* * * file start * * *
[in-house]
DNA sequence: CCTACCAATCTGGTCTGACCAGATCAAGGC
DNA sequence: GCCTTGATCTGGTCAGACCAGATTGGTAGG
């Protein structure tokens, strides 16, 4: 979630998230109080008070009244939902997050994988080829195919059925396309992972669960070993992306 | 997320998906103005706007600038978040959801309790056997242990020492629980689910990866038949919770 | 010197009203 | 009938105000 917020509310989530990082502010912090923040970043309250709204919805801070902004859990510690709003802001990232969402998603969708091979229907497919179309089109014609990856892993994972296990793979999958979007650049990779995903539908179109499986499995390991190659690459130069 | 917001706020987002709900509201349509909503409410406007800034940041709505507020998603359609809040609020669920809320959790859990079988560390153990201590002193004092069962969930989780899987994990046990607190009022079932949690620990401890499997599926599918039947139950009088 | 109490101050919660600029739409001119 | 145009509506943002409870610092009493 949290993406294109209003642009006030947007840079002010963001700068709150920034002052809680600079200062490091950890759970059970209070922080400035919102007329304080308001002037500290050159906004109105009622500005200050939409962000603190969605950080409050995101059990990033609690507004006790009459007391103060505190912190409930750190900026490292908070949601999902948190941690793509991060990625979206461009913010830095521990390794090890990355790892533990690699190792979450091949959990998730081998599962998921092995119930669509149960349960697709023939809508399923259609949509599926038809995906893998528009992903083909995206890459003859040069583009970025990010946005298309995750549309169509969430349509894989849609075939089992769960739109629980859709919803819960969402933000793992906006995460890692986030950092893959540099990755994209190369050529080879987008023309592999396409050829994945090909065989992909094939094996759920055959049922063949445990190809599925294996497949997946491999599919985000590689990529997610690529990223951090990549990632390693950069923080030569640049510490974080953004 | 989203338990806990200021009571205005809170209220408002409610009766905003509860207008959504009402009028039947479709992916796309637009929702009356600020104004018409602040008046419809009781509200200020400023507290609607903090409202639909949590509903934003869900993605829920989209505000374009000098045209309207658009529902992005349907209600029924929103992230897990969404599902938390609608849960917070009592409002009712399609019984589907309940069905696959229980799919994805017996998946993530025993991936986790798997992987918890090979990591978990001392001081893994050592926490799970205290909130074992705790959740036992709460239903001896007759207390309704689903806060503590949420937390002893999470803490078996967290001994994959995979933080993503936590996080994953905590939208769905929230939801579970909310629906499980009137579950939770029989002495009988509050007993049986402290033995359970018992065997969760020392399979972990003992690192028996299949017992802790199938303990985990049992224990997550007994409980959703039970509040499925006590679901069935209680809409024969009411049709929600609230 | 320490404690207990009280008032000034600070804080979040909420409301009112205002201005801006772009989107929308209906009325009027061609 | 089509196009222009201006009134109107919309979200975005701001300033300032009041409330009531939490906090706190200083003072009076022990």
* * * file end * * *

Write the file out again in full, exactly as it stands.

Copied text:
[in-house]
DNA sequence: CCTACCAATCTGGTCTGACCAGATCAAGGC
DNA sequence: GCCTTGATCTGGTCAGACCAGATTGGTAGG
């Protein structure tokens, strides 16, 4: 979630998230109080008070009244939902997050994988080829195919059925396309992972669960070993992306 | 997320998906103005706007600038978040959801309790056997242990020492629980689910990866038949919770 | 010197009203 | 009938105000 917020509310989530990082502010912090923040970043309250709204919805801070902004859990510690709003802001990232969402998603969708091979229907497919179309089109014609990856892993994972296990793979999958979007650049990779995903539908179109499986499995390991190659690459130069 | 917001706020987002709900509201349509909503409410406007800034940041709505507020998603359609809040609020669920809320959790859990079988560390153990201590002193004092069962969930989780899987994990046990607190009022079932949690620990401890499997599926599918039947139950009088 | 109490101050919660600029739409001119 | 145009509506943002409870610092009493 949290993406294109209003642009006030947007840079002010963001700068709150920034002052809680600079200062490091950890759970059970209070922080400035919102007329304080308001002037500290050159906004109105009622500005200050939409962000603190969605950080409050995101059990990033609690507004006790009459007391103060505190912190409930750190900026490292908070949601999902948190941690793509991060990625979206461009913010830095521990390794090890990355790892533990690699190792979450091949959990998730081998599962998921092995119930669509149960349960697709023939809508399923259609949509599926038809995906893998528009992903083909995206890459003859040069583009970025990010946005298309995750549309169509969430349509894989849609075939089992769960739109629980859709919803819960969402933000793992906006995460890692986030950092893959540099990755994209190369050529080879987008023309592999396409050829994945090909065989992909094939094996759920055959049922063949445990190809599925294996497949997946491999599919985000590689990529997610690529990223951090990549990632390693950069923080030569640049510490974080953004 | 989203338990806990200021009571205005809170209220408002409610009766905003509860207008959504009402009028039947479709992916796309637009929702009356600020104004018409602040008046419809009781509200200020400023507290609607903090409202639909949590509903934003869900993605829920989209505000374009000098045209309207658009529902992005349907209600029924929103992230897990969404599902938390609608849960917070009592409002009712399609019984589907309940069905696959229980799919994805017996998946993530025993991936986790798997992987918890090979990591978990001392001081893994050592926490799970205290909130074992705790959740036992709460239903001896007759207390309704689903806060503590949420937390002893999470803490078996967290001994994959995979933080993503936590996080994953905590939208769905929230939801579970909310629906499980009137579950939770029989002495009988509050007993049986402290033995359970018992065997969760020392399979972990003992690192028996299949017992802790199938303990985990049992224990997550007994409980959703039970509040499925006590679901069935209680809409024969009411049709929600609230 | 320490404690207990009280008032000034600070804080979040909420409301009112205002201005801006772009989107929308209906009325009027061609 | 089509196009222009201006009134109107919309979200975005701001300033300032009041409330009531939490906090706190200083003072009076022990």